DETROIT — Bill Ford, executive chairman of Ford Motor Co., displayed the tightrope act he is performing during a Tuesday address at the Detroit Economic Club.
The great-grandson of Henry Ford wants to be seen as a futurist in the auto industry. He talks about what the industry, and his company, need to do in the future — shift to “electrification” (more electric vehicles and gasoline-electric hybrids) and autonomous vehicles.
Yet, Ford Motor — as of now — is a company tethered to the past. The automaker last week reported improved third-quarter earnings. The main reason? It sold more large pickups at higher prices.
“Part of my role is to look ahead,” Bill Ford said during the economic club presentation.
During the talk, he cited how the “internal combustion engine is giving way to electrification” and how 3D printing and autonomous technology may play a larger role. (As an aside, 3D printing, in an auto context, applies more to molding, rather than mass-produced parts.)
“Every single piece of the business is going to change or will be changing,” Bill Ford said. “This is an amazing time. There will be winners and losers like we haven’t seen in some time.”
Maybe. But investors haven’t rewarded Ford, despite years of profitability since the 2008 financial crisis.
Right now, the executive chairman is in a “you broke it, you bought it” moment. CEO Alan Mulally brought Ford back from the brink during his 2006-2014 reign.
Mulally’s tenure, however, wasn’t an exercise in futurism. Much of it consisted of divesting over-priced acquisitions (Jaguar, Volvo, et. al) and concentrating on getting the basic business back in shape.
Mulally’s successor, Mark Fields, was forced out in May because he wasn’t viewed as moving fast enough to adapt to the future.
In the three years since Mulally departed, the automotive landscape has changed. Telsa, an electric-car maker that hasn’t turned an annual profit, enjoys investor love because it’s categorized as a “tech” company. That’s similar to Amazon.com. Amazon gets investor love because it’s a “tech” company, not a retail company. That shift has made Amazon CEO Jeff Bezos one of the richest men on the planet.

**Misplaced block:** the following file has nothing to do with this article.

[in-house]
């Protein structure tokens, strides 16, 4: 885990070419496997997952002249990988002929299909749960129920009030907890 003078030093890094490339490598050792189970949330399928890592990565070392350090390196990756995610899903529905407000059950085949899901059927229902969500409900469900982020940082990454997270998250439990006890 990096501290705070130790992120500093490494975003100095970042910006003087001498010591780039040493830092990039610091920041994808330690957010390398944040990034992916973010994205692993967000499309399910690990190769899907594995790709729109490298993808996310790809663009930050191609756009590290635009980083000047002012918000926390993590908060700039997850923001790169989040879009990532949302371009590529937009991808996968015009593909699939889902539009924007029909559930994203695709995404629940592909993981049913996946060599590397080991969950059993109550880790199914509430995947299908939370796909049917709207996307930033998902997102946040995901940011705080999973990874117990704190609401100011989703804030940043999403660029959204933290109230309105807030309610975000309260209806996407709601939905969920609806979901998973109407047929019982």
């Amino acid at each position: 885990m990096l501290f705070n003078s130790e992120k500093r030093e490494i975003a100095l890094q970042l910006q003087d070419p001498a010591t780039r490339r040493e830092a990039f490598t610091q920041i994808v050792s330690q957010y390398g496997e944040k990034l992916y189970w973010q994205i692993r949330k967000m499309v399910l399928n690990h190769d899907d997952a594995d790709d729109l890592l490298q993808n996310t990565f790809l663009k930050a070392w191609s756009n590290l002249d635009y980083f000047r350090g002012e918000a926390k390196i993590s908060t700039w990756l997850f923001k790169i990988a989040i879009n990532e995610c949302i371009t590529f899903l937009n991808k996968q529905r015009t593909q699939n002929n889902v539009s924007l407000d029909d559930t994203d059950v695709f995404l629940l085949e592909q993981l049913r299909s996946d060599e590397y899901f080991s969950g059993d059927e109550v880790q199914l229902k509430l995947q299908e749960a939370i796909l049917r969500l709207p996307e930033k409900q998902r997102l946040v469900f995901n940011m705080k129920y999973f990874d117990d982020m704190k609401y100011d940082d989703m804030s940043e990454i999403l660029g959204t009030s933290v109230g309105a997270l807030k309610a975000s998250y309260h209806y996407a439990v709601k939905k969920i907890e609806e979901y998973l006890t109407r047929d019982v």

At one time, key members of the Ford family would have that status. Don’t cry for them, but they’re not in the Bezos class.
Anyway, Bill Ford made his case that Ford Motor (founded in 1903) can still thrive.
“To me, it’s not going to be who’s first,” the executive chairman said. “It’s who’s most thoughtful to the market who will win.”
After the talk, the executive took some questions from reporters.
Under questioning, Bill Ford said the automaker still has something up its sleeve.
“You don’t want to telegraph where you’re going,” he said. “We are trying to provide clarity.”
Bill Ford spoke before a friendly audience at the economic club. The organization represents a membership that has an investment in his company’s success. Still, the executive said Ford Motor isn’t taking its place in the industry for granted.
“I wake up every morning scared and I mean that in a good way.”